I remember reading a Wikipedia article that in the initial years of space exploration NASA had a standing crew of bulldozers to bury any landing site or research facility exploring material from another planet, killing everyone from flight crew through scientists to the cleaning lady. They were scared "space flu" could exterminate the whole of humanity.

Anyone have a name of the program or a link? Or was it some bogus article - after all I can't find it now and Wikipedia is a community effort?

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    $\begingroup$ NASA are doing a fine job of preventing contamination from Lunar mission by completely failing to send anyone to the moon for 50+ years. $\endgroup$
    – Richard
    Commented Sep 15, 2023 at 17:59

1 Answer 1


"Apollo Lunar Quarantine"

Although it was indeed considered to be a remote possibility that lunar material was harmful to Earth life, a list of potential dangers was drawn up. The lunar rocks themselves could be dangerous, composed of toxic metals or chemical compounds with unknown effects on the biological systems and the physiological machinery of Earth's organisms. Although such toxicities would certainly be contained with relatively simple procedures, they would pose a risk to anyone coming into contact with the material. This was not including the indeed minuscule, but not infinitely impossible chance that life forms could survive on the Moon. It was still a possibility that these most likely microscopic life forms could either be directly harmful, or become the ultimate invasive species by thriving all too well in Earth's biosphere, replacing the native plant and animal life.


For the "burial" scenario, see this Q&A

"And it went through our minds that, well, you might, in fact, have to sacrifice everybody in the laboratory and bulldoze it under 100 feet of dirt. "

Was emergency burial of the Lunar Receiving Laboratory planned?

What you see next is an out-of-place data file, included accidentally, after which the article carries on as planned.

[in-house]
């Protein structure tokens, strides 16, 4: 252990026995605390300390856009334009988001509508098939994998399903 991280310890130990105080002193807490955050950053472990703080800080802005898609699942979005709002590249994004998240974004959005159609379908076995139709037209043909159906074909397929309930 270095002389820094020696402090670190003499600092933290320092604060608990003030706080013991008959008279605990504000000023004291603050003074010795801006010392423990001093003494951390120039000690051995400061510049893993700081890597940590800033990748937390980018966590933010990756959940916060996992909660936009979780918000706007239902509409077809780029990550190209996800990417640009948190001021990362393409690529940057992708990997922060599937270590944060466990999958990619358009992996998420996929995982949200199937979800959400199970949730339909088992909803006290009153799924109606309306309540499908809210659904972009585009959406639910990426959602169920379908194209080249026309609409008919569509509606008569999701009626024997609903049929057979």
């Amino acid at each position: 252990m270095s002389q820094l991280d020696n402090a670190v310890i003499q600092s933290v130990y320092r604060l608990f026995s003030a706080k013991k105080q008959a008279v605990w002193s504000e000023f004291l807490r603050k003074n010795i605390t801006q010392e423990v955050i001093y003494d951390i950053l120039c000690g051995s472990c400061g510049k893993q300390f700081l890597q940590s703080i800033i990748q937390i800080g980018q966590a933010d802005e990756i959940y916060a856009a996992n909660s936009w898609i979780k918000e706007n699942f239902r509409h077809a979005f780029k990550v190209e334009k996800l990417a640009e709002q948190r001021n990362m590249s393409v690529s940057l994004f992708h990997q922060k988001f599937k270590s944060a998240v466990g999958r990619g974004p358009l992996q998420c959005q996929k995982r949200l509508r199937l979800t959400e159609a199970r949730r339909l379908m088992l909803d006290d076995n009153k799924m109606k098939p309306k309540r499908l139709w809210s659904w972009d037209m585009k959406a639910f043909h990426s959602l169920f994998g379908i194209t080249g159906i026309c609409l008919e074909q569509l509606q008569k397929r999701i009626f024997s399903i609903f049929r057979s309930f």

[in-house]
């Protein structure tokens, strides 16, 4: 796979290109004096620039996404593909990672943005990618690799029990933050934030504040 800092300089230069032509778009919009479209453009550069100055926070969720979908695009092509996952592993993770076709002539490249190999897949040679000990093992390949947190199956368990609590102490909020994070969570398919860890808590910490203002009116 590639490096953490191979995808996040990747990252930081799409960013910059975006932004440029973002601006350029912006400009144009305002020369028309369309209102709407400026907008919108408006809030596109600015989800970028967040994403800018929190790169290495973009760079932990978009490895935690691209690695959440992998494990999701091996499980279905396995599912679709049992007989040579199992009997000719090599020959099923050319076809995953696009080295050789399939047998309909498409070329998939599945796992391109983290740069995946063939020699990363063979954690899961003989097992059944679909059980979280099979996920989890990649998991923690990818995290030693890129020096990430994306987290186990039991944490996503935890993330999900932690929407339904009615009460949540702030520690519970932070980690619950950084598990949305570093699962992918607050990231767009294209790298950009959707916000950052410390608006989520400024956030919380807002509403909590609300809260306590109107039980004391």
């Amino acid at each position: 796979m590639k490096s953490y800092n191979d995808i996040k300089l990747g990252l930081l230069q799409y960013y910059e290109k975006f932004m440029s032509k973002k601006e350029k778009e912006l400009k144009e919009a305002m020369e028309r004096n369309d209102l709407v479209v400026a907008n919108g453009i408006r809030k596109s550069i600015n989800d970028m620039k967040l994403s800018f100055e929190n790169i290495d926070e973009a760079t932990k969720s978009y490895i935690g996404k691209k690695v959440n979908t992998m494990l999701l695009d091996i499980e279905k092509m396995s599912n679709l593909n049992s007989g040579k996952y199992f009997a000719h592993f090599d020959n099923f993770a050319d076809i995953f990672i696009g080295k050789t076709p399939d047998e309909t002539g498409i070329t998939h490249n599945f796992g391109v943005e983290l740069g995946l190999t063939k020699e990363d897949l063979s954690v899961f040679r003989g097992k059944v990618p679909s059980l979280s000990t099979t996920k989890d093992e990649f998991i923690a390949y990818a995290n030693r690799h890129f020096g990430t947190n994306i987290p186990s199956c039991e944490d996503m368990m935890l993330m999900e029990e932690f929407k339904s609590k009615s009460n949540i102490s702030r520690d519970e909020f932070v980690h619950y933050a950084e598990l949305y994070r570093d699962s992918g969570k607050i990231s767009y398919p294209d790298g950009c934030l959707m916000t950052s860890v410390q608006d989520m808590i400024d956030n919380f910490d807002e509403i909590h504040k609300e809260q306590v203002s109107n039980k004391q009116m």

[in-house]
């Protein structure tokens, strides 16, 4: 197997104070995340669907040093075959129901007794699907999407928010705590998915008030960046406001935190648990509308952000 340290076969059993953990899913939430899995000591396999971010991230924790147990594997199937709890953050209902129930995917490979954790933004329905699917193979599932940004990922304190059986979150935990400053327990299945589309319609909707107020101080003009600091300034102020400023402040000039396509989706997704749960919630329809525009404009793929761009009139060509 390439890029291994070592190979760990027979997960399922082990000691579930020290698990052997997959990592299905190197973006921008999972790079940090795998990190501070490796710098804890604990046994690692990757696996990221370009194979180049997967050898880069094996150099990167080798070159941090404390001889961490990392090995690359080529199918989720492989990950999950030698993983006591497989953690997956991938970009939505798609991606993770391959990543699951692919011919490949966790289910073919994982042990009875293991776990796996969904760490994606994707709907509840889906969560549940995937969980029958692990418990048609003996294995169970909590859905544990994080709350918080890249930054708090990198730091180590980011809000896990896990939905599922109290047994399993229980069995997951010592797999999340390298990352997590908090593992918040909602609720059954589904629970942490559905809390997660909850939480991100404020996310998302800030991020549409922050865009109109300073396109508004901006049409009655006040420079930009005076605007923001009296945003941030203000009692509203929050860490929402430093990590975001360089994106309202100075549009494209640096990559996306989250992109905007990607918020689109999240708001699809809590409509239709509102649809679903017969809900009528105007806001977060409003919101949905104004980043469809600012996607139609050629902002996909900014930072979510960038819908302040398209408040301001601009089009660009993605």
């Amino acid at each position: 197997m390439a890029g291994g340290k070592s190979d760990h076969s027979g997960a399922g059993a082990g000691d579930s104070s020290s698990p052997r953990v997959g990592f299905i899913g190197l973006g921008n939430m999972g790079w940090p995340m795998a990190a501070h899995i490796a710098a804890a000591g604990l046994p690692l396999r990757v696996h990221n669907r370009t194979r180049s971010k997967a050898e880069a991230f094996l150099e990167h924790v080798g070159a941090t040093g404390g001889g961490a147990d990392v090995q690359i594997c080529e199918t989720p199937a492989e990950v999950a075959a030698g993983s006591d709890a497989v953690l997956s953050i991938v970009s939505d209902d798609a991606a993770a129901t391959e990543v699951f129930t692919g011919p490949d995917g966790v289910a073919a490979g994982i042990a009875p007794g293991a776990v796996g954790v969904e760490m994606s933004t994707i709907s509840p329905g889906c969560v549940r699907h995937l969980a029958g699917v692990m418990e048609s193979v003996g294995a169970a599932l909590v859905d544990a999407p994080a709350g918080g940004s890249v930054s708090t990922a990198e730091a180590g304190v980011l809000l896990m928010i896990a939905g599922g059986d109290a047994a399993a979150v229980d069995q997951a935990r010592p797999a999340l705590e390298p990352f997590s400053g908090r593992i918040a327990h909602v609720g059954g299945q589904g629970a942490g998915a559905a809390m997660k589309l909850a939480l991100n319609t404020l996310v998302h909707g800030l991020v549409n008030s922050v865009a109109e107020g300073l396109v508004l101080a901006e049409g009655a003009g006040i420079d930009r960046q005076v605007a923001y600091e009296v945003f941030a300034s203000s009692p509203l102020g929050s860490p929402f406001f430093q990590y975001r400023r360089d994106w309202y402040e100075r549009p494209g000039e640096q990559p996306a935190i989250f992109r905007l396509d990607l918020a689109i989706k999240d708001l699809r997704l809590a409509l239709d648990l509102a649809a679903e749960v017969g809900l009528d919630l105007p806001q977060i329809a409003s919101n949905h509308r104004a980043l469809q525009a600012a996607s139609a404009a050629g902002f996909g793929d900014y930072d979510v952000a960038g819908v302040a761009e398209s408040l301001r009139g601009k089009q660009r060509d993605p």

Incidentally, the Lunar Receiving Laboratory building at JSC will soon be demolished.


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    $\begingroup$ Fascinating, although it doesn't sound well thought out. Its not clear that burial under 100 feet of dirt would be a very effective against micro organisms. $\endgroup$
    – Slarty
    Commented Sep 15, 2023 at 11:26
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    $\begingroup$ @Slarty there were a lot of issues with what they did, like opening the Command Module hatch to the atmosphere after splashdown. $\endgroup$ Commented Sep 15, 2023 at 11:53
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    $\begingroup$ There is an interesting story from one of the lunar astronauts, that they had to speed 2 weeks or so after the trip in special sealed bunkers isolated from the world and under observation. About a week in, he noticed ants in the bunker. So much for the "careful isolation". $\endgroup$ Commented Sep 15, 2023 at 19:54
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    $\begingroup$ Serendipitously, when Aldrin and Armstrong opened their helmets after the first excursion, the cabin seemed filled up with the smell of gun smoke and fireplace ashes, which was caused by the dust they'd collected on their suits floating into their nasal passages. They were not only the first humans to walk on the Moon's surface; they were also the first ones to smell it. $\endgroup$
    – IconDaemon
    Commented Sep 18, 2023 at 0:06

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